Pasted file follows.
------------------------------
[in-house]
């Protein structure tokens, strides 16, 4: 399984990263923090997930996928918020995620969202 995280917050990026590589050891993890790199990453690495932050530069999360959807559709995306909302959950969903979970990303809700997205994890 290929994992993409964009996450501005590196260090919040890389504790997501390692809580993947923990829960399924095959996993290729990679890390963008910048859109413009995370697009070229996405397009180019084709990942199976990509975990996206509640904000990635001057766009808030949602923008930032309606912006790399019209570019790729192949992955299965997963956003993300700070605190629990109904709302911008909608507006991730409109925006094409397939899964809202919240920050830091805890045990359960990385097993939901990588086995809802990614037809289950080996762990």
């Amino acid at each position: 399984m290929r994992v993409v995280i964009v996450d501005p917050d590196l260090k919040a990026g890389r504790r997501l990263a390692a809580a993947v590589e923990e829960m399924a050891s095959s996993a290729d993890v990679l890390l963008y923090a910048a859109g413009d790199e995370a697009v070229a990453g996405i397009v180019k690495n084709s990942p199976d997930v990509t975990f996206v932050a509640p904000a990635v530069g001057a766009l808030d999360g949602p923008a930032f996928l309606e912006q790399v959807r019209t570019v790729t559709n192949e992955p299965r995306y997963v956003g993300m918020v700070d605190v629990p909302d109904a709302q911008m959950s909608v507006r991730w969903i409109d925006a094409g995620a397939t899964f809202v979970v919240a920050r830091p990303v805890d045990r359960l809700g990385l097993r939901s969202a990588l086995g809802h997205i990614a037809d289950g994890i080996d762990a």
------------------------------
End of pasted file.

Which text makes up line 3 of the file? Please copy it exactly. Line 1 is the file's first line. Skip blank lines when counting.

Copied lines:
């Amino acid at each position: 399984m290929r994992v993409v995280i964009v996450d501005p917050d590196l260090k919040a990026g890389r504790r997501l990263a390692a809580a993947v590589e923990e829960m399924a050891s095959s996993a290729d993890v990679l890390l963008y923090a910048a859109g413009d790199e995370a697009v070229a990453g996405i397009v180019k690495n084709s990942p199976d997930v990509t975990f996206v932050a509640p904000a990635v530069g001057a766009l808030d999360g949602p923008a930032f996928l309606e912006q790399v959807r019209t570019v790729t559709n192949e992955p299965r995306y997963v956003g993300m918020v700070d605190v629990p909302d109904a709302q911008m959950s909608v507006r991730w969903i409109d925006a094409g995620a397939t899964f809202v979970v919240a920050r830091p990303v805890d045990r359960l809700g990385l097993r939901s969202a990588l086995g809802h997205i990614a037809d289950g994890i080996d762990a």